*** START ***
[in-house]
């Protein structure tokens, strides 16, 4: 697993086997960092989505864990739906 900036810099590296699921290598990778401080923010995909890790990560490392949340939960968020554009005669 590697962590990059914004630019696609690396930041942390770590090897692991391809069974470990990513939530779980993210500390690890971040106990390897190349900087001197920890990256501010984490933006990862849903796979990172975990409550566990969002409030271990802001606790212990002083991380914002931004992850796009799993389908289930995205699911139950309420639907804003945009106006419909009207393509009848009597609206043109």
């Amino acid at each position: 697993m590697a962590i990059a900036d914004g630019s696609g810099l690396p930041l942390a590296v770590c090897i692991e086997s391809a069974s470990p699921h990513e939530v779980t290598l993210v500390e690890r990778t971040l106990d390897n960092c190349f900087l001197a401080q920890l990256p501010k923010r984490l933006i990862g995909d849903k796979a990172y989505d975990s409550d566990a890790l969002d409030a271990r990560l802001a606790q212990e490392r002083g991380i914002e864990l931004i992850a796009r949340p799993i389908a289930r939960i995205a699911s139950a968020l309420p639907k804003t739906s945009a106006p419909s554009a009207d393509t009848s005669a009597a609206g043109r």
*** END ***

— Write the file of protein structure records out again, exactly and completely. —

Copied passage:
[in-house]
């Protein structure tokens, strides 16, 4: 697993086997960092989505864990739906 900036810099590296699921290598990778401080923010995909890790990560490392949340939960968020554009005669 590697962590990059914004630019696609690396930041942390770590090897692991391809069974470990990513939530779980993210500390690890971040106990390897190349900087001197920890990256501010984490933006990862849903796979990172975990409550566990969002409030271990802001606790212990002083991380914002931004992850796009799993389908289930995205699911139950309420639907804003945009106006419909009207393509009848009597609206043109």
């Amino acid at each position: 697993m590697a962590i990059a900036d914004g630019s696609g810099l690396p930041l942390a590296v770590c090897i692991e086997s391809a069974s470990p699921h990513e939530v779980t290598l993210v500390e690890r990778t971040l106990d390897n960092c190349f900087l001197a401080q920890l990256p501010k923010r984490l933006i990862g995909d849903k796979a990172y989505d975990s409550d566990a890790l969002d409030a271990r990560l802001a606790q212990e490392r002083g991380i914002e864990l931004i992850a796009r949340p799993i389908a289930r939960i995205a699911s139950a968020l309420p639907k804003t739906s945009a106006p419909s554009a009207d393509t009848s005669a009597a609206g043109r």